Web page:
• engineering
  • food hygiene
  • food technology
  • science
  • project management
  • problem solving
  • leadership.

Secondary education

A minimum of four years of secondary education is recommended. Useful subjects include chemistry, maths and processing technologies. 

Personal requirements

Dairy processing operators need to be:

  • patient and practical
  • efficient and organised
  • accurate, with an eye for detail
  • able to work well in a team or alone
  • able to follow instructions
  • able to keep accurate records.

You need to be very well organised and prepared in advance. Other people rely on what you're doing and have timing requirements. So it can be a real juggling act.

Carl Taylor

Dairy Processing Operator

Useful experience

Useful experience for dairy processing operators includes:

  • manufacturing work
  • work on a dairy farm
  • laboratory work
  • any work involving food handling and hygiene.

Physical requirements

Dairy processing operators need to be reasonably fit, as they spend long periods on their feet and may be required to lift heavy objects.

Find out more about training

Primary ITO
0800 208020 - info@primaryito.ac.nz - www.primaryito.ac.nz
Check out related courses

What are the chances of getting a job?

Large size of dairy industry means good opportunities for dairy processing operators

Opportunities for dairy processing operators are good because the dairy industry is large and growing, with dairy products being New Zealand’s largest export earner. According to a New Zealand Institute of Economic Research report, 13,000 people worked in dairy processing in New Zealand in 2017.

Primary ITO estimates that about 500 dairy processing operator job vacancies come up each year.

Range of ways to increase chances of entering dairy processing operation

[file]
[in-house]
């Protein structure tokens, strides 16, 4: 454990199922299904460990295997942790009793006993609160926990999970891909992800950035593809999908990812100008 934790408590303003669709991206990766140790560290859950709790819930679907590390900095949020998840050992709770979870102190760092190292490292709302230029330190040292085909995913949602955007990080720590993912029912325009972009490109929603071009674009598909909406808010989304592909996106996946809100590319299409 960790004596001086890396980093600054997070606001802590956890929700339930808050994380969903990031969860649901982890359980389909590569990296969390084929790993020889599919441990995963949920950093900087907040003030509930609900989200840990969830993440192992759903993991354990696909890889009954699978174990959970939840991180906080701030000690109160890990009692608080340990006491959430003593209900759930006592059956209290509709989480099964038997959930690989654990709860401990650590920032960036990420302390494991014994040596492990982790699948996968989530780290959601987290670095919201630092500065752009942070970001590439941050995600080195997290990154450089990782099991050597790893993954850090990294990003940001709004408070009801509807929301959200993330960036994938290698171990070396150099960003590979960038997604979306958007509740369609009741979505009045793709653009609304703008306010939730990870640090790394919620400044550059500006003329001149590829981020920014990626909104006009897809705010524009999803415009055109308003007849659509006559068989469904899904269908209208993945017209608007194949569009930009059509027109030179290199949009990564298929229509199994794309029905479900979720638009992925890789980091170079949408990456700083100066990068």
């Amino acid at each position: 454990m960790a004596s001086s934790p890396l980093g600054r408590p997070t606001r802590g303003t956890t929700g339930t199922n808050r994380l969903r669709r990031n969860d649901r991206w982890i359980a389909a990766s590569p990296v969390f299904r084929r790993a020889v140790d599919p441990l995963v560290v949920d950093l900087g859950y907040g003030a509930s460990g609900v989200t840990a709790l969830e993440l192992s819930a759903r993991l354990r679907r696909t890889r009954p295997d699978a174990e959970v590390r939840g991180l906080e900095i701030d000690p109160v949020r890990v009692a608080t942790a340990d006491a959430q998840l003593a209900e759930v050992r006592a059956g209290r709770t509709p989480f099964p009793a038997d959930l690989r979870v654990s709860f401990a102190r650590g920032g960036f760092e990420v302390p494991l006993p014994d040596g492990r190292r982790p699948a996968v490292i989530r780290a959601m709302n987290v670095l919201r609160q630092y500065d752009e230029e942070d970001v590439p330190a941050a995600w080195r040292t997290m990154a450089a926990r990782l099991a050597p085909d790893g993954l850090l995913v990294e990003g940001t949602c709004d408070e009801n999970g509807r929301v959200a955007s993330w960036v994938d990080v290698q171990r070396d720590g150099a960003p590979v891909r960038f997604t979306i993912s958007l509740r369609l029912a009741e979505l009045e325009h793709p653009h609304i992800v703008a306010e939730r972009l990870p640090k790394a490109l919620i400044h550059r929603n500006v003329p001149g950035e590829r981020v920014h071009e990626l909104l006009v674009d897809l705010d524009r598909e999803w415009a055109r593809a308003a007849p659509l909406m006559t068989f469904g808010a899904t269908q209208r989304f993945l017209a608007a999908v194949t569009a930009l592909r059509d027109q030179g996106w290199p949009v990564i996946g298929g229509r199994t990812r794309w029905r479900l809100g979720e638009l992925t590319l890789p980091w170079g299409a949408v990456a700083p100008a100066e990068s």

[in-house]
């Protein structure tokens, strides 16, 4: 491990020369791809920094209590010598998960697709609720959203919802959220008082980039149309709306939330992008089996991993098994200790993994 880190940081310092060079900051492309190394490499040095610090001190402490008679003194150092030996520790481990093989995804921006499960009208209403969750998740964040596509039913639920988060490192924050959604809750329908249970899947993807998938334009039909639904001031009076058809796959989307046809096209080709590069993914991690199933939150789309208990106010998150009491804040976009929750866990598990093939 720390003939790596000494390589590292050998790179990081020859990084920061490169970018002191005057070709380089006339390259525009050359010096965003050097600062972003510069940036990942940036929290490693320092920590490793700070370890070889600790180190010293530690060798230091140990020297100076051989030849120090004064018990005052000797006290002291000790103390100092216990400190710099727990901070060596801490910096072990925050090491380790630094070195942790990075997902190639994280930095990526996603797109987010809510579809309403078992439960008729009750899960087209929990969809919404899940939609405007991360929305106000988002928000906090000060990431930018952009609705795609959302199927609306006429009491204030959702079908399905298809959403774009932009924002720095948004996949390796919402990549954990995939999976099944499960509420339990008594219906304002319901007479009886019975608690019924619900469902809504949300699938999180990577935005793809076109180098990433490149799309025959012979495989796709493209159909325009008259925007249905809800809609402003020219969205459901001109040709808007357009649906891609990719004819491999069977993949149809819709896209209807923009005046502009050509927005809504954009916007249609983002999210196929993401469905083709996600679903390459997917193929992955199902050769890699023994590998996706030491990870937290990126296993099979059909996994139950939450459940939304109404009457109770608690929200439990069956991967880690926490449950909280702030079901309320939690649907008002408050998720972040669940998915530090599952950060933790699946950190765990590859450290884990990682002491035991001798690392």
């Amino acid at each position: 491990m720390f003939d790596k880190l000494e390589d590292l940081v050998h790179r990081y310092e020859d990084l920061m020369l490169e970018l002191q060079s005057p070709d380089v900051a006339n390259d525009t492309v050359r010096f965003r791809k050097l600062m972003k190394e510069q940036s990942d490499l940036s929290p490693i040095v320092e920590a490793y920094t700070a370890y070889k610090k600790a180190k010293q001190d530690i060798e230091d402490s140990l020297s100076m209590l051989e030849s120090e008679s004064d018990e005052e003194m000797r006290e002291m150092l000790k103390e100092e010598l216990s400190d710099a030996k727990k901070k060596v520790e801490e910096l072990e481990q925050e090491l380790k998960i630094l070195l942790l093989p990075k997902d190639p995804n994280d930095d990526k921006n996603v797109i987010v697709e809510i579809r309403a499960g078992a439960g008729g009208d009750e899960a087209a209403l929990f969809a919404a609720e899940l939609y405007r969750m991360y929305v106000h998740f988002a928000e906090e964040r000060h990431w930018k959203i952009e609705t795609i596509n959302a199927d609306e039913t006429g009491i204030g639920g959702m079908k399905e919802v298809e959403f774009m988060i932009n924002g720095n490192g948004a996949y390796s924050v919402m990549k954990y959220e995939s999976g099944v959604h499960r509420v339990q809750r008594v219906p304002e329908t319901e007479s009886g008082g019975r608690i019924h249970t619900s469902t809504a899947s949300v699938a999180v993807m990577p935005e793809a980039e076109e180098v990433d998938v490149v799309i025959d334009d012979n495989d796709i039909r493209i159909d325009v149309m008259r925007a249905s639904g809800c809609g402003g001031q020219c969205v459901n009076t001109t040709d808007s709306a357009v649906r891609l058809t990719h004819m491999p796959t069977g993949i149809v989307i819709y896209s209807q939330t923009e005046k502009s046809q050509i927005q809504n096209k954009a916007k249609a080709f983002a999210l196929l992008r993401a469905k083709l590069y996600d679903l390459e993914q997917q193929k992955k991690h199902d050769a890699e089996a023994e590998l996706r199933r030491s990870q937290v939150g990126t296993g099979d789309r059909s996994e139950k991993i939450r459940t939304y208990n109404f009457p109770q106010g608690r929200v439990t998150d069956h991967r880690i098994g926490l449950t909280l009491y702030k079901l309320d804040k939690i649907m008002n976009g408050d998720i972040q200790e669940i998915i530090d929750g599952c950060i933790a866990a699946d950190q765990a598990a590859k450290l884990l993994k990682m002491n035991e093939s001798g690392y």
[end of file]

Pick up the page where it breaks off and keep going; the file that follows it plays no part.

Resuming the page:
You can increase your chances of getting an entry-level dairy processing operator role if you:

  • have previous experience or qualifications in science, food hygiene, food technology or engineering
  • have technical ability 
  • have worked as part of a team 
  • have problem-solving, project management or leadership experience.

Fonterra the main employer of dairy processing operators 

Fonterra is the largest employer of dairy processing operators and has 26 processing centres in New Zealand. It also employs dairy processing operators at its overseas factories in countries such as Australia, China and the United States.

Other employers of dairy processing operators include:

  • The Dairy Goat Co-operative
  • Danone
  • Goodman Fielder
  • Oceania Dairy
  • Open Country Dairies
  • Synlait
  • Tatua Co-operative Dairy Company
  • Westland Co-operative Dairy Company
  • Yashili New Zealand.

Some dairy processing operators work at smaller boutique factories making cheeses or ice cream, and sell their products to niche markets.

Sources

  • Harnden-Taylor, R, sector manager, dairy processing, Primary ITO, careers.govt.nz interview, August 2018. 
  • New Zealand Institute of Economic Research (NZIER), 'Dairy Trade's Economic Contribution to New Zealand', February 2017, (www.nzier.org.nz). 

(This information is a guide only. Find out more about the sources of our job opportunities information)

Progression and specialisations

Dairy processing operators may specialise in:

  • running specific equipment in a dairy processing factory
  • making products such as butter, cheese or milk powder.

They may also progress to:

  • set up their own boutique factory
  • move into supervisory or managerial roles in dairy processing
  • move into other areas in dairy processing such as health and safety, project management, or logistics and warehousing.
A dairy processing operator standing at a bench testing a milk sample

A dairy processing operator tests milk to make sure it's not contaminated (Photo: Yashili New Zealand)

Last updated 30 October 2018